Judaism allows abortion and requires it even when a woman’s health is in danger, according to Rachel Mikva, professor of Jewish studies at Chicago Theological Seminary. The majority of the founding Jewish texts affirm that a fetus does not attain the status of a person until birth.

There is some difference of opinion among Orthodox rabbis, but it is possible to consider various perspectives.

Overall, according to a 2017 Pew survey, 83% of American Jews believed abortion should be legal in all or most cases. Even ultra-Orthodox leaders, as Mikva has found, have resisted anti-abortion measures that do not allow religious exceptions.

3. Hindu, Muslim and Buddhist views

Beliefs from other religious traditions such as Buddhism, Hinduism and Islam also show that religions place the soul at different times and give it varying degrees of importance, according to Samira Mehta, assistant professor of soul studies. Women and Gender and Jewish Studies at the University of Colorado, Boulder.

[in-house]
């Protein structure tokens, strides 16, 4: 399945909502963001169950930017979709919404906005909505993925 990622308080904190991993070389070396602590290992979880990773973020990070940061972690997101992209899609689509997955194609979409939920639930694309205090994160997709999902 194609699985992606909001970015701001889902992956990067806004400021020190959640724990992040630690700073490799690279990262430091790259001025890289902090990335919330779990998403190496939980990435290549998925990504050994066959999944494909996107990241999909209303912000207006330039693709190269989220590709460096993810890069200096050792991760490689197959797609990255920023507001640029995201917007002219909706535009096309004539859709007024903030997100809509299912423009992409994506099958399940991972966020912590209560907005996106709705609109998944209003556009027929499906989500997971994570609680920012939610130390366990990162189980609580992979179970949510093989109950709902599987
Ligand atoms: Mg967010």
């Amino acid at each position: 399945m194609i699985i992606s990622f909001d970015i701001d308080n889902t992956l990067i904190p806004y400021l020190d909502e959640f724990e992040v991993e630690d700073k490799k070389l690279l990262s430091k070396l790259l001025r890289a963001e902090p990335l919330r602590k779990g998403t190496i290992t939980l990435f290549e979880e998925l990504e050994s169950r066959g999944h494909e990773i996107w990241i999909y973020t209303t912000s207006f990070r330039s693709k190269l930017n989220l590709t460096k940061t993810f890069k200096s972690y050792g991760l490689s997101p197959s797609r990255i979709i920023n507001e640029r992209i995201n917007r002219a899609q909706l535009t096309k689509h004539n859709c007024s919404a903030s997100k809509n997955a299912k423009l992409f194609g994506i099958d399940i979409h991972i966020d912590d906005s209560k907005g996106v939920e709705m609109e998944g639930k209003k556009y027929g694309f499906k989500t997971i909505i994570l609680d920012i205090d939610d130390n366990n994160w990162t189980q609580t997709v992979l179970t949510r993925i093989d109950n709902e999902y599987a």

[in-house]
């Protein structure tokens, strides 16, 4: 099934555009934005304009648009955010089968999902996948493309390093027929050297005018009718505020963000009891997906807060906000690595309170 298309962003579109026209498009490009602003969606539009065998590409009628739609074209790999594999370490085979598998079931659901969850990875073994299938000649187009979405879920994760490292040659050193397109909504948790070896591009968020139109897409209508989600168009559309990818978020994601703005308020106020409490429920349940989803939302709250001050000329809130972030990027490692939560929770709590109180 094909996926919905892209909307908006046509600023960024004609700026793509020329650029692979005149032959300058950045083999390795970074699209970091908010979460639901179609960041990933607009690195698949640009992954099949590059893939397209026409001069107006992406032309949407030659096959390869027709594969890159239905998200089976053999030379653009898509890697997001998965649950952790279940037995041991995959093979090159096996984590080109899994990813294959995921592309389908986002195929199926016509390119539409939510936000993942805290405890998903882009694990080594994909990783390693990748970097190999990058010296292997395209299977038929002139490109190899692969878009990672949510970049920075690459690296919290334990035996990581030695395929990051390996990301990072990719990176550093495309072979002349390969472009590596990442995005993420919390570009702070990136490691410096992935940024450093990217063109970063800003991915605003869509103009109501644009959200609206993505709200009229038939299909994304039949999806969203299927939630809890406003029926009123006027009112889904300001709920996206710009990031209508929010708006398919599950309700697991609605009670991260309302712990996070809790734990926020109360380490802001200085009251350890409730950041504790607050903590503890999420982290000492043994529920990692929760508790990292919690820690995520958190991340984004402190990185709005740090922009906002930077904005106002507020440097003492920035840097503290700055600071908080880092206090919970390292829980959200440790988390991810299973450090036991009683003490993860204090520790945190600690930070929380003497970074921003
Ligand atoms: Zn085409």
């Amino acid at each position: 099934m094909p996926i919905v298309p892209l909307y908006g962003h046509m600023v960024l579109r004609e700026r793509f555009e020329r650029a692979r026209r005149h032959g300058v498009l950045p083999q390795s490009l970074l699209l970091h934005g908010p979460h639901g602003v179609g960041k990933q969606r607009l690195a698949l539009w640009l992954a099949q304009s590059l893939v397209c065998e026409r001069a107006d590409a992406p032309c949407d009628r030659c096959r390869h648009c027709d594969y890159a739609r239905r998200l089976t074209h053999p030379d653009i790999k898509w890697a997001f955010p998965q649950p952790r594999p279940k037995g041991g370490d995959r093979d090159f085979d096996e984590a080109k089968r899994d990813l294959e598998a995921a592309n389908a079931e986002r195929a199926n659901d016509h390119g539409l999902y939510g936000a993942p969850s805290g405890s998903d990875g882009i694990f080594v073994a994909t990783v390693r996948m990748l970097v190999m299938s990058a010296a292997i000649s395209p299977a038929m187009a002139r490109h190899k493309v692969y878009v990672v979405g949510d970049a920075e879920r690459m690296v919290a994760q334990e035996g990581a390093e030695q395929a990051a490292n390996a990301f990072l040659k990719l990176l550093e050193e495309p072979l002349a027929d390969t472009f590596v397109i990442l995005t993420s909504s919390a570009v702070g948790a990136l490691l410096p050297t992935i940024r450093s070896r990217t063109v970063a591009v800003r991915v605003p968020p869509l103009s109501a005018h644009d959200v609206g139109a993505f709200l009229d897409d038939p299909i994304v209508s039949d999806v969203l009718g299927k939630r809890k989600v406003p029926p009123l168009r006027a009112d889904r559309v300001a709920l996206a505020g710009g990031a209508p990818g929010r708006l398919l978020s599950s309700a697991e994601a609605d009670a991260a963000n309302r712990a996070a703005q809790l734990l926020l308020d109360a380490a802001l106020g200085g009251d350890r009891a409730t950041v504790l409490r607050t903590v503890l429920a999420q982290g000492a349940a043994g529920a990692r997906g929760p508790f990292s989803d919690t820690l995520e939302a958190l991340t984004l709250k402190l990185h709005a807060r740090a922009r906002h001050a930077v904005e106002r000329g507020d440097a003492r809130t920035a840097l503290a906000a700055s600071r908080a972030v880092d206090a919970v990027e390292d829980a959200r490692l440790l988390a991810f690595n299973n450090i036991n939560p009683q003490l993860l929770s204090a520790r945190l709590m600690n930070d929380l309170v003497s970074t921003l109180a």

Muslim scholars and clerics, for example, have varying positions on abortion. “Some think abortion is never allowed, and many allow it until sleep onset, which is often placed at 120 days gestation, just before 18 weeks,” Mehta said. In general, classical Islamic law considers legal personality to begin at birth, and therefore many Muslim religious leaders allow abortion to save the life of the mother.

Opinions in Hinduism and Buddhism are diverse. “Most Hindus believe in reincarnation, which means that although one can enter a body with birth and exit it with death, life itself does not precisely begin or end. On the contrary, any given moment in a human body is seen as part of an endless cycle of life – making the question of when life begins quite different than in Abrahamic religions,” Mehta wrote. , a decision about abortion is treated with compassion and seen as a “moral choice”, depending on the circumstances.

4. Southern Baptist Change of View

A man with a jacket that says SBC on his back stands during a meeting.
People gathered for the annual meeting of the Southern Baptist Convention in Anaheim, California in June 2022. AP Photo/Jae C. Hong